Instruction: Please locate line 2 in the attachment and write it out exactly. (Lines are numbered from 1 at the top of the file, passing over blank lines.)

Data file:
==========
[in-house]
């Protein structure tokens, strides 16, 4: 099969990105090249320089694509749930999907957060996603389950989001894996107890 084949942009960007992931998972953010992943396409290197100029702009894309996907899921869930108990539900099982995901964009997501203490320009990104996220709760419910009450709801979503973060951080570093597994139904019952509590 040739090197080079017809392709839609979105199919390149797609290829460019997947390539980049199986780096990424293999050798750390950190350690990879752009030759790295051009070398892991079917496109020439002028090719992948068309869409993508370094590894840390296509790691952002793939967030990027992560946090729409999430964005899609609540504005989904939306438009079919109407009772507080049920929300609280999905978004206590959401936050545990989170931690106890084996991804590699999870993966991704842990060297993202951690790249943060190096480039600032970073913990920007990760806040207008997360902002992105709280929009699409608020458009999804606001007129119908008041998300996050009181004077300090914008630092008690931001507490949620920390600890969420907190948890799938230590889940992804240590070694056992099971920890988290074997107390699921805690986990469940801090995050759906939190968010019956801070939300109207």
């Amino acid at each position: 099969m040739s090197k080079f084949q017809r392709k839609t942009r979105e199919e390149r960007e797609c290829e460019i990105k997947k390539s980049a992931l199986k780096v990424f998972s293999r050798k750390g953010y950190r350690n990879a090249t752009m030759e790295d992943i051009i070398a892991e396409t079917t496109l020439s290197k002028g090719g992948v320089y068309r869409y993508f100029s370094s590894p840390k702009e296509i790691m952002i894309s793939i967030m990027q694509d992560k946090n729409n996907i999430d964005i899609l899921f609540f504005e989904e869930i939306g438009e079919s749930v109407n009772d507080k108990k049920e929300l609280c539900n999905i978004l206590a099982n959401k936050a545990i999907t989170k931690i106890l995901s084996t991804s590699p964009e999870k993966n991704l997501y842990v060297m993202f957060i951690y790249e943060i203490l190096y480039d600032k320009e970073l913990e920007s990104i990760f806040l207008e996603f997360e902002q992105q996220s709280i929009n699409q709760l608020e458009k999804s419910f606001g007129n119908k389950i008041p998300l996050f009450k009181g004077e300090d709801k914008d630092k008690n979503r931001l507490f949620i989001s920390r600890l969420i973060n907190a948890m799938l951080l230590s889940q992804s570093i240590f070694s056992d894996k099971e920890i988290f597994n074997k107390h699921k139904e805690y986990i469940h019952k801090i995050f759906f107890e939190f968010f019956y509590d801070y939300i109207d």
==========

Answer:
């Protein structure tokens, strides 16, 4: 099969990105090249320089694509749930999907957060996603389950989001894996107890 084949942009960007992931998972953010992943396409290197100029702009894309996907899921869930108990539900099982995901964009997501203490320009990104996220709760419910009450709801979503973060951080570093597994139904019952509590 040739090197080079017809392709839609979105199919390149797609290829460019997947390539980049199986780096990424293999050798750390950190350690990879752009030759790295051009070398892991079917496109020439002028090719992948068309869409993508370094590894840390296509790691952002793939967030990027992560946090729409999430964005899609609540504005989904939306438009079919109407009772507080049920929300609280999905978004206590959401936050545990989170931690106890084996991804590699999870993966991704842990060297993202951690790249943060190096480039600032970073913990920007990760806040207008997360902002992105709280929009699409608020458009999804606001007129119908008041998300996050009181004077300090914008630092008690931001507490949620920390600890969420907190948890799938230590889940992804240590070694056992099971920890988290074997107390699921805690986990469940801090995050759906939190968010019956801070939300109207």